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11 December 2014

HOW TO MOOR YOUR SELF-DRIVE BOAT AND GET IT RIGHT EVERY TIME

If you're a beginner, handling and mooring your pénichette© or canal boat can seem a bit tricky at first. But if you follow a few expert tips, it's child's play!

"It all depends on the type of canal boat or pénichette©, the weather conditions and the kind of mooring point (a quay, a bank, a lock, etc.). For example, mooring on a bank can be the trickiest to get right, but it's nothing to get worried about", says Ferhat Halli, a technical assistant at the Locaboat base in Joigny. He believes that you just need to follow a few basic guidelines and use your common sense:

1/ adjust your speed to the circumstances.

2/ make sure your mooring lines are tidy, in other words, properly stowed, coiled and without any knots in them.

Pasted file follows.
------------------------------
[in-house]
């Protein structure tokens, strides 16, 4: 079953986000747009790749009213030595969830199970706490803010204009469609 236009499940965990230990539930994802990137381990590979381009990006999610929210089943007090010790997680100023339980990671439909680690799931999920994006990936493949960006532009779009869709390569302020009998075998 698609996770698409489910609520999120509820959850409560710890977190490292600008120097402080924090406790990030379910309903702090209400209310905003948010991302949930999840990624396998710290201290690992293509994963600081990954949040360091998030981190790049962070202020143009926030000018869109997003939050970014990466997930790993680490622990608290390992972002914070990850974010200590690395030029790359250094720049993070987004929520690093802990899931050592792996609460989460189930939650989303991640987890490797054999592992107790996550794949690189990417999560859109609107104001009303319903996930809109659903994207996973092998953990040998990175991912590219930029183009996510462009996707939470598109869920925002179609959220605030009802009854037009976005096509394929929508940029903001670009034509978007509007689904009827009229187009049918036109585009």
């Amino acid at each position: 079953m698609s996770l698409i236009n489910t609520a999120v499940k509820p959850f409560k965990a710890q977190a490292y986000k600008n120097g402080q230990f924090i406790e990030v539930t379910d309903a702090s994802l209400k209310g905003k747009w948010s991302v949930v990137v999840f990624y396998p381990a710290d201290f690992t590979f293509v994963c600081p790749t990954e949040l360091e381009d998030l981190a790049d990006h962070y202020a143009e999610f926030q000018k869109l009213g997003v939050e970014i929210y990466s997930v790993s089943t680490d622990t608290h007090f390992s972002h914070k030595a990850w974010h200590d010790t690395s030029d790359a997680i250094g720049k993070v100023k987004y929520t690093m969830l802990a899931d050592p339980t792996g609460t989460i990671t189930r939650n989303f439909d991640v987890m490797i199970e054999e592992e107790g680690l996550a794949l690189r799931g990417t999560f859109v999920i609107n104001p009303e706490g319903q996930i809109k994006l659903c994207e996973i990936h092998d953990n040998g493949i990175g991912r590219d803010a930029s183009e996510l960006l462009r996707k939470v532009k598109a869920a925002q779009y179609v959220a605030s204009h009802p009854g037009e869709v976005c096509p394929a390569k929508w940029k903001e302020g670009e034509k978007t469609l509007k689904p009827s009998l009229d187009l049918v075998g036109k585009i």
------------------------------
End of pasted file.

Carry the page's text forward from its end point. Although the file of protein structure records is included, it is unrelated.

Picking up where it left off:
3/ get one or two crew members to help you (one forward and one aft).

As regards speed, the faster you are going, the more engine power it will take to stop the canal boat. So you have to take into account the speed of the propeller in reverse: when the propeller turns to the left, the front of the boat will tend to veer to the right. A simple tip is to choose a landmark on the bank or the quay to check whether you're moving, and in what direction. Most important of all, it's crucial to tell your crew members not to jump off the boat until it has come to a stop.

As regards any knots in the mooring lines, there's a danger they will get caught in the masonry joints of a lock. So it's always better to attach the mooring line to the boat's cleats and not to the quay: one loop around the bollard and then two figures of eight round the boat's cleat should be enough to tie up the boat. If you do it this way, you can release the mooring line without having to get out onto the quay.

And when you leave a mooring, it's important to stow the mooring lines properly so that they don't get caught in the propeller – and, of course, so that they're ready for the next manoeuvre!

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